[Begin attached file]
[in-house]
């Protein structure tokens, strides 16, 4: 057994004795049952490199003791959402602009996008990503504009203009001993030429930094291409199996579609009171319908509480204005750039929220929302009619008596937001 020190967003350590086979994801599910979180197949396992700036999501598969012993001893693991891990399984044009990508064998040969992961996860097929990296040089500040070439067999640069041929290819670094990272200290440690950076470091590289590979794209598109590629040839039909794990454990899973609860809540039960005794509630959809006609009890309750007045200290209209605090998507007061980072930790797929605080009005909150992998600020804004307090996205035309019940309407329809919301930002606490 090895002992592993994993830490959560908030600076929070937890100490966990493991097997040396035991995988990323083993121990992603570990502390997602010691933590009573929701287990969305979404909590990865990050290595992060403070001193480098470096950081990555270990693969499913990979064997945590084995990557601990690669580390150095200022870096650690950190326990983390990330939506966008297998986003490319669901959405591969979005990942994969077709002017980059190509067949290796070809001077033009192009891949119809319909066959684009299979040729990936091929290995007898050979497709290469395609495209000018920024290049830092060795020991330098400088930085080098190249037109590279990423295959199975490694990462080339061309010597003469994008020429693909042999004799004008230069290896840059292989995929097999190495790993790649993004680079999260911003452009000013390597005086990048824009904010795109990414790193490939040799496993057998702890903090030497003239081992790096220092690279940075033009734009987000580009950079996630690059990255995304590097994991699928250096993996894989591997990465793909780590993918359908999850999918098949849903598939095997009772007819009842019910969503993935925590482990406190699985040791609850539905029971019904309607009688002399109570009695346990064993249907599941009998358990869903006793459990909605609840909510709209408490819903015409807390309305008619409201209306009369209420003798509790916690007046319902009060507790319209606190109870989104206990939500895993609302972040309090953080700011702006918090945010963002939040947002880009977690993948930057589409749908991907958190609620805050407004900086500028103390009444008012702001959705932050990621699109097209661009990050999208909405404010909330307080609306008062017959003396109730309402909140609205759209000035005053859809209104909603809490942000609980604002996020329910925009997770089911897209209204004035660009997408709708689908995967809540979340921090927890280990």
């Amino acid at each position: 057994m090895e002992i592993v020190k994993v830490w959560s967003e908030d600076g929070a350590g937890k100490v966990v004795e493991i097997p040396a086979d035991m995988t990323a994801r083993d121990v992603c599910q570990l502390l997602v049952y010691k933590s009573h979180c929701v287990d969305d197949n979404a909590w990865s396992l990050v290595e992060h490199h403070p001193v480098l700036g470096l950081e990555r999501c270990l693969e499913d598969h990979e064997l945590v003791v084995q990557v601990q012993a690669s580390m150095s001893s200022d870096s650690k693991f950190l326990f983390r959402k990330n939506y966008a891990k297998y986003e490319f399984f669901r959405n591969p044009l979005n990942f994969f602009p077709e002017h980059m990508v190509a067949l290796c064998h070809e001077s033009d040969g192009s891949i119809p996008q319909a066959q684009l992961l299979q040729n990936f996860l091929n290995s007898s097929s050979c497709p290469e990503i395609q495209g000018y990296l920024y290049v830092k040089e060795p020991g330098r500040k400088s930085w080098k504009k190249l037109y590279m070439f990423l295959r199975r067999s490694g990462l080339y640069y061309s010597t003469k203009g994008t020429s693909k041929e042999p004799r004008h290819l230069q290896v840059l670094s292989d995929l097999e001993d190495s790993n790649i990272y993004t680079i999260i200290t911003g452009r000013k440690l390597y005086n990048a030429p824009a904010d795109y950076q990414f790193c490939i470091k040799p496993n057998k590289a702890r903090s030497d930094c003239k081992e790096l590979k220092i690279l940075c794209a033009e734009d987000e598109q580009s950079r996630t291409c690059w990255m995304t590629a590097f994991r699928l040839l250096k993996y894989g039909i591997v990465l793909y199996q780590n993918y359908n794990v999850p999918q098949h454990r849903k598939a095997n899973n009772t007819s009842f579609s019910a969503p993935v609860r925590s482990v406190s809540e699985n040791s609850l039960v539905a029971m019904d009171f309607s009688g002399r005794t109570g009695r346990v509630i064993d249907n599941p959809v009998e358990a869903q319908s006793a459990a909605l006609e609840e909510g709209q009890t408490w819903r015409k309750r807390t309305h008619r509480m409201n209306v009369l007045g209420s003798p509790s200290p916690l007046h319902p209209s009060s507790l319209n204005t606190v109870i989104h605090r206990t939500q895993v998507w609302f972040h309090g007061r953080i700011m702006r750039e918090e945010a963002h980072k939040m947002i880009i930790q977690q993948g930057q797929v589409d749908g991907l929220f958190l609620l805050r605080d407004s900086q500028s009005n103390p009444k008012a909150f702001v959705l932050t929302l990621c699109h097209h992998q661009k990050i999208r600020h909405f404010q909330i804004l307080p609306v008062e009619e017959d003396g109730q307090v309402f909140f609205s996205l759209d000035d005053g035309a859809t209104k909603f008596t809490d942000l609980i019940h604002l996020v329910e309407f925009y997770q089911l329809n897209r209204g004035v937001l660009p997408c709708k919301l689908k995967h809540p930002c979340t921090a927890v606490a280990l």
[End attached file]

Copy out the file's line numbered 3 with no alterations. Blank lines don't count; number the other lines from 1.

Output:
């Amino acid at each position: 057994m090895e002992i592993v020190k994993v830490w959560s967003e908030d600076g929070a350590g937890k100490v966990v004795e493991i097997p040396a086979d035991m995988t990323a994801r083993d121990v992603c599910q570990l502390l997602v049952y010691k933590s009573h979180c929701v287990d969305d197949n979404a909590w990865s396992l990050v290595e992060h490199h403070p001193v480098l700036g470096l950081e990555r999501c270990l693969e499913d598969h990979e064997l945590v003791v084995q990557v601990q012993a690669s580390m150095s001893s200022d870096s650690k693991f950190l326990f983390r959402k990330n939506y966008a891990k297998y986003e490319f399984f669901r959405n591969p044009l979005n990942f994969f602009p077709e002017h980059m990508v190509a067949l290796c064998h070809e001077s033009d040969g192009s891949i119809p996008q319909a066959q684009l992961l299979q040729n990936f996860l091929n290995s007898s097929s050979c497709p290469e990503i395609q495209g000018y990296l920024y290049v830092k040089e060795p020991g330098r500040k400088s930085w080098k504009k190249l037109y590279m070439f990423l295959r199975r067999s490694g990462l080339y640069y061309s010597t003469k203009g994008t020429s693909k041929e042999p004799r004008h290819l230069q290896v840059l670094s292989d995929l097999e001993d190495s790993n790649i990272y993004t680079i999260i200290t911003g452009r000013k440690l390597y005086n990048a030429p824009a904010d795109y950076q990414f790193c490939i470091k040799p496993n057998k590289a702890r903090s030497d930094c003239k081992e790096l590979k220092i690279l940075c794209a033009e734009d987000e598109q580009s950079r996630t291409c690059w990255m995304t590629a590097f994991r699928l040839l250096k993996y894989g039909i591997v990465l793909y199996q780590n993918y359908n794990v999850p999918q098949h454990r849903k598939a095997n899973n009772t007819s009842f579609s019910a969503p993935v609860r925590s482990v406190s809540e699985n040791s609850l039960v539905a029971m019904d009171f309607s009688g002399r005794t109570g009695r346990v509630i064993d249907n599941p959809v009998e358990a869903q319908s006793a459990a909605l006609e609840e909510g709209q009890t408490w819903r015409k309750r807390t309305h008619r509480m409201n209306v009369l007045g209420s003798p509790s200290p916690l007046h319902p209209s009060s507790l319209n204005t606190v109870i989104h605090r206990t939500q895993v998507w609302f972040h309090g007061r953080i700011m702006r750039e918090e945010a963002h980072k939040m947002i880009i930790q977690q993948g930057q797929v589409d749908g991907l929220f958190l609620l805050r605080d407004s900086q500028s009005n103390p009444k008012a909150f702001v959705l932050t929302l990621c699109h097209h992998q661009k990050i999208r600020h909405f404010q909330i804004l307080p609306v008062e009619e017959d003396g109730q307090v309402f909140f609205s996205l759209d000035d005053g035309a859809t209104k909603f008596t809490d942000l609980i019940h604002l996020v329910e309407f925009y997770q089911l329809n897209r209204g004035v937001l660009p997408c709708k919301l689908k995967h809540p930002c979340t921090a927890v606490a280990l």